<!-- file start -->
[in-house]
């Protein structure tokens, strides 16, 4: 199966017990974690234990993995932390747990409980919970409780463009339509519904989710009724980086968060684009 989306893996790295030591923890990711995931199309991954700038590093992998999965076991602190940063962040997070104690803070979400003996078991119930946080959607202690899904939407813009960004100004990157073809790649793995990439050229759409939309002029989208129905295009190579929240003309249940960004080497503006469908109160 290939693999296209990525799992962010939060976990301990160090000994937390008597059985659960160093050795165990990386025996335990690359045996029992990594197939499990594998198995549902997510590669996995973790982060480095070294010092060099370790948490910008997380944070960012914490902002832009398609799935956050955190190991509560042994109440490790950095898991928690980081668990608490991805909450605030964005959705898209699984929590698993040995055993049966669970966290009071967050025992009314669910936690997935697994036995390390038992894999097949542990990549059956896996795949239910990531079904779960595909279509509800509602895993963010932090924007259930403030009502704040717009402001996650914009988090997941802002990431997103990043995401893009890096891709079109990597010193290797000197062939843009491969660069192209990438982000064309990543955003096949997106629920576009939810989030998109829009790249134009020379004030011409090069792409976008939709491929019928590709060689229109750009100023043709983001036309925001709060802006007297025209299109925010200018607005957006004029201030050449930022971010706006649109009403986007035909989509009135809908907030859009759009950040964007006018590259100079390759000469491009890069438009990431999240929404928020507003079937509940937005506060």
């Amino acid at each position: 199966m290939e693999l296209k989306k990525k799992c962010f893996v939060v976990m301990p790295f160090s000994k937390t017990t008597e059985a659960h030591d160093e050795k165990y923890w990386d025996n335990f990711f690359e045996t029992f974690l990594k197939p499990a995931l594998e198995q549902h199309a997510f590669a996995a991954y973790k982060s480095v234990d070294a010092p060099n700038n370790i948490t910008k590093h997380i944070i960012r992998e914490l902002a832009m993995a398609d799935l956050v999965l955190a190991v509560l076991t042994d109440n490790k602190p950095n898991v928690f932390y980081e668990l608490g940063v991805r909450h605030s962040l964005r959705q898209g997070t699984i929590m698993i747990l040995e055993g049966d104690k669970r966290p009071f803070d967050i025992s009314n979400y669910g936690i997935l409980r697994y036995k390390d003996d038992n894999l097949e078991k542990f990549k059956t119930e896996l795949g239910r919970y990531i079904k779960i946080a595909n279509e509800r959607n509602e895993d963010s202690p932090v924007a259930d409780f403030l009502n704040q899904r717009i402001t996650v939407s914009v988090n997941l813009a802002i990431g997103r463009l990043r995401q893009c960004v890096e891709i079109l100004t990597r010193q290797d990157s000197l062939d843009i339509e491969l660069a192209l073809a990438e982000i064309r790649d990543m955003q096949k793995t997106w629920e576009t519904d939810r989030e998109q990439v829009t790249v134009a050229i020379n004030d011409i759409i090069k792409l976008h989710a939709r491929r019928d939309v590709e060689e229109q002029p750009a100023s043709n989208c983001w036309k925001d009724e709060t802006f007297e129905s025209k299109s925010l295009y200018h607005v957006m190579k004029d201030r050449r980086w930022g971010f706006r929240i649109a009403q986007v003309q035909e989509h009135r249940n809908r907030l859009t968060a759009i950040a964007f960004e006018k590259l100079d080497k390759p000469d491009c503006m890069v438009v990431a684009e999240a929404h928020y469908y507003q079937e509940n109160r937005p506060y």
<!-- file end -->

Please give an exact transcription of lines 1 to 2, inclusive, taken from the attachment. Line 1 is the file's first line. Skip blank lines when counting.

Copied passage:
[in-house]
């Protein structure tokens, strides 16, 4: 199966017990974690234990993995932390747990409980919970409780463009339509519904989710009724980086968060684009 989306893996790295030591923890990711995931199309991954700038590093992998999965076991602190940063962040997070104690803070979400003996078991119930946080959607202690899904939407813009960004100004990157073809790649793995990439050229759409939309002029989208129905295009190579929240003309249940960004080497503006469908109160 290939693999296209990525799992962010939060976990301990160090000994937390008597059985659960160093050795165990990386025996335990690359045996029992990594197939499990594998198995549902997510590669996995973790982060480095070294010092060099370790948490910008997380944070960012914490902002832009398609799935956050955190190991509560042994109440490790950095898991928690980081668990608490991805909450605030964005959705898209699984929590698993040995055993049966669970966290009071967050025992009314669910936690997935697994036995390390038992894999097949542990990549059956896996795949239910990531079904779960595909279509509800509602895993963010932090924007259930403030009502704040717009402001996650914009988090997941802002990431997103990043995401893009890096891709079109990597010193290797000197062939843009491969660069192209990438982000064309990543955003096949997106629920576009939810989030998109829009790249134009020379004030011409090069792409976008939709491929019928590709060689229109750009100023043709983001036309925001709060802006007297025209299109925010200018607005957006004029201030050449930022971010706006649109009403986007035909989509009135809908907030859009759009950040964007006018590259100079390759000469491009890069438009990431999240929404928020507003079937509940937005506060």